Russia Is the Main Source of Threats to the EU in the Cyber Sphere


March 22, 2021, the EU Council adopted conclusions on the EU's Cybersecurity Strategy for the Digital Decade. The document was presented by the European Commission in mid-December 2020. The new cybersecurity strategy is primarily aimed at protecting the global and open Internet, but at the same time offers guarantees not only to ensure security, but also to protect European values ​​and fundamental human rights through regulatory, investment and policy initiatives.

In fact, the development, approval and further implementation of the EU's Cybersecurity Strategy is taking place against the background of understanding that Russia is the main source of cyber threats. This is reflected in most of open annual reports / assessments of national security threats prepared by the intelligence agencies of a number of European countries during January-March 2021.

The Strategy highlights the following key areas for the development of the EU's cyber security:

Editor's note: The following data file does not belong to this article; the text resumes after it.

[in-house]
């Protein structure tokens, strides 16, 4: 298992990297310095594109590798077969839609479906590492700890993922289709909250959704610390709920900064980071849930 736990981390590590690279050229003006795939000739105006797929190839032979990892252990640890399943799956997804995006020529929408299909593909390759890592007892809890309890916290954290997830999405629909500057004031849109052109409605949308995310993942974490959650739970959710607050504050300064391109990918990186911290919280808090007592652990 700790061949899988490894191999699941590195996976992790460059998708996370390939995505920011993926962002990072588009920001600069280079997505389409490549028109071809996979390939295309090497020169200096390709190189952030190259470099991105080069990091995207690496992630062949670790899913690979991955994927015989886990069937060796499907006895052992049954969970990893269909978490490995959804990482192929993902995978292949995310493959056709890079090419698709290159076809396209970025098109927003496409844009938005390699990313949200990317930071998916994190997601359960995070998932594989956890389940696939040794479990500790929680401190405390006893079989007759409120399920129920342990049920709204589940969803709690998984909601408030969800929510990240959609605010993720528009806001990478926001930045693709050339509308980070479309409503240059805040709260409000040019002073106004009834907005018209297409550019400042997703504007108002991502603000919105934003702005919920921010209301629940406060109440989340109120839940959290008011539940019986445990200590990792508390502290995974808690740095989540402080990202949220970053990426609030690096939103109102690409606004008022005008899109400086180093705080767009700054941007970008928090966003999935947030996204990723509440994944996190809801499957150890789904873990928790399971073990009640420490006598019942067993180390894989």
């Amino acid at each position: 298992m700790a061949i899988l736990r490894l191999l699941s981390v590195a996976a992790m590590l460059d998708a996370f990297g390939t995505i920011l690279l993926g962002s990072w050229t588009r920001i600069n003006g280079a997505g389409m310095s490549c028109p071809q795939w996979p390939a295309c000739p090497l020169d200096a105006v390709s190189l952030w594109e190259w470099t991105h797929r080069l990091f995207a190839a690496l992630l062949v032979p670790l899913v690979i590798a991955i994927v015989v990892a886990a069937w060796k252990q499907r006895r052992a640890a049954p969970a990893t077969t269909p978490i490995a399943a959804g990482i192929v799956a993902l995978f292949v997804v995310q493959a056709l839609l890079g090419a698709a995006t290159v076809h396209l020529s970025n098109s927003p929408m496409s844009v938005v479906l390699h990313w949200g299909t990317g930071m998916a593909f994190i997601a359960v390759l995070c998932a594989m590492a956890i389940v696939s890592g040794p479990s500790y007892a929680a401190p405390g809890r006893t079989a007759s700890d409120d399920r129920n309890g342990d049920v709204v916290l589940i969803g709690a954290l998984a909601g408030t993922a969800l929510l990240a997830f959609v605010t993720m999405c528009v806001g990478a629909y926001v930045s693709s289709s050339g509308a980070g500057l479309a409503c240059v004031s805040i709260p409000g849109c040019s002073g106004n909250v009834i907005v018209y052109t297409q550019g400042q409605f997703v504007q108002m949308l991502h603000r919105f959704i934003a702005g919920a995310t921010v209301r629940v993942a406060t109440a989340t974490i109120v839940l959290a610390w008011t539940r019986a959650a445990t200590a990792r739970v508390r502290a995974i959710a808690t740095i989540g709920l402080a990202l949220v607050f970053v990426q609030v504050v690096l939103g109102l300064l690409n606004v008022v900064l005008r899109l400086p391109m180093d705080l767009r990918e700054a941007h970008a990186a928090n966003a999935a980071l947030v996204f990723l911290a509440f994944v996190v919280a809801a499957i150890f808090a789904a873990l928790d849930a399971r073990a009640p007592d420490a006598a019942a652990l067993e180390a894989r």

– creation of a network of security operation centres to forecast, monitor and counteract possible cyberattacks;

– creation of a joint cyber unit which would provide clear focus to the EU's cybersecurity crisis management framework;

– development of new generation communication systems;

– strengthening, modernizing and adapting to the latest cyber challenges the key security standards on the Internet to ensure the necessary level of protection of the entire infrastructure of EU member countries;

– ensuring effective online/offline exchange of operational information;

– increasing the effectiveness and efficiency of the Cyber ​​Diplomacy Toolbox in order to reduce risks for such spheres as critical infrastructure, democratic institutions, economic security, supply chains and essential services;

– strengthening cooperation with international organisations and partner countries in order to advance the shared understanding of the cyber threat landscape.